For Individuals and HUFs with turnover from business not exceeding Rs 1cr or turnover from profession not exceeding Rs 50 lakhs in preceding FY or not having business and professional income in preceding FY, the limit for deduction of TDS is Rs 50,000, For other assessees, the limit is Rs 10,000.

  4. Gifting-

    Any gift of Virtual Digital Asset is taxable in the hand of recepient. The provisions of section 56(2)(x) shall apply to such transaction.

Examples


Note: The computation has been made under the old regime tax rates and does not include cess-

Example 1- Income from VDA and other heads

Income from Salary – 8,00,000
Income from VDA – 1,00,000

Tax on Salary at slab rate- 72,500
Tax on Income from VDA at 30% – 30,000
Total Tax – 1,02,500

Example 2- Income from VDA and loss in other head.

Business Loss – (4,00,000)
Income from VDA1 – 1,50,000
Loss from VDA2 – (50,000)

Tax on Business Loss – Nil (can be carried forward)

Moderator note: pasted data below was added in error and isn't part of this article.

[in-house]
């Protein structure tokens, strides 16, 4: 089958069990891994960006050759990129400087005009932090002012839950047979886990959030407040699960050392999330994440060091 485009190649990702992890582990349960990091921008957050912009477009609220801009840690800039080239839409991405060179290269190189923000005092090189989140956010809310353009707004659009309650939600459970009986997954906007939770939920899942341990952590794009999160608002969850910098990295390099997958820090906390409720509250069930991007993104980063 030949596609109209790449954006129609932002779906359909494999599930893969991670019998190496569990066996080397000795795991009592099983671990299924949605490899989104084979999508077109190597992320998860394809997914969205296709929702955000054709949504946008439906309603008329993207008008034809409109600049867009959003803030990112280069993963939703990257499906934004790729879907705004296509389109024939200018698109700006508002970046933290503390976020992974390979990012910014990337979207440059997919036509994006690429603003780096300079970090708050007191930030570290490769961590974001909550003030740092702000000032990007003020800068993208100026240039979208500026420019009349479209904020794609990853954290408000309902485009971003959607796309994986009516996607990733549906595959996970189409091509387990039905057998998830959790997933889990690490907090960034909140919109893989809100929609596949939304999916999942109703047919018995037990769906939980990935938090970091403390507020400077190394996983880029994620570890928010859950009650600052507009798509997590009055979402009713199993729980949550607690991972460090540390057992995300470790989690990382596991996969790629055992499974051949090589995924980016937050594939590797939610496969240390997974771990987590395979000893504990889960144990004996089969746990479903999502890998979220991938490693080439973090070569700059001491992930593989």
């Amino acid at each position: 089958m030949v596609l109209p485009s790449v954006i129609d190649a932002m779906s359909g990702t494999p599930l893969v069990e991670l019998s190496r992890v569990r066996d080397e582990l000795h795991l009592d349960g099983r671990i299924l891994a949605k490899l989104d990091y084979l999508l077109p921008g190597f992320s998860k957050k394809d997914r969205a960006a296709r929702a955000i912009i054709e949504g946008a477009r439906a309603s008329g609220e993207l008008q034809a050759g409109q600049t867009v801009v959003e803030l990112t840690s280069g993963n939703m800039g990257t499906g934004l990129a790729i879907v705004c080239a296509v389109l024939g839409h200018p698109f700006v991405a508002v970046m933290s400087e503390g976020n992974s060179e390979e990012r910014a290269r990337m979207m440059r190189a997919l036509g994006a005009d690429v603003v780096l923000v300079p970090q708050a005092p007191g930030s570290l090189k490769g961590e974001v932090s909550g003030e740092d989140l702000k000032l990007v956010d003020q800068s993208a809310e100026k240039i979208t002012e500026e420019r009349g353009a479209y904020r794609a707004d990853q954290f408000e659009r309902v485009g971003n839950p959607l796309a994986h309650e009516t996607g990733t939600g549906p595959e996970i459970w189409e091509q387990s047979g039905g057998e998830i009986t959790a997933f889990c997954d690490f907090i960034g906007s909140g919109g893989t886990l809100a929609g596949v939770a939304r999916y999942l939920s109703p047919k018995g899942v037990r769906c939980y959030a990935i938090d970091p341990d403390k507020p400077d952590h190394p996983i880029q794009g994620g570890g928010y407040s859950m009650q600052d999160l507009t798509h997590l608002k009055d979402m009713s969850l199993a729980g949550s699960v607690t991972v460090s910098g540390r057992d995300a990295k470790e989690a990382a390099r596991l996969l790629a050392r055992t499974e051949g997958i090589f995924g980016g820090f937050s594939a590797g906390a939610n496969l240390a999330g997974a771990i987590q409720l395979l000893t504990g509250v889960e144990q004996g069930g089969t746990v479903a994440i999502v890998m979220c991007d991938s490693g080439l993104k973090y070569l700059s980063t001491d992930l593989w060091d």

Tax on Income from VDA at 30% – 30,000
Total Tax – 30,000

Example 3- Income in other head and loss from VDA

Income from Salary – 8,00,000
Income from VDA1 – 50,000
Loss from VDA2- (1,50,000)

Tax on Salary at slab rate- 72,500
Tax on loss from VDA – Nil (Loss of 1,00,000 cannot be carried forward)


Disclaimer: While extreme care has been taken while preparing the information, this does not construe legal advice. The author would not be liable in case the department does not agree with the same treatment. It is advisable to consult a tax professional in case a similar transaction needs to be carried out.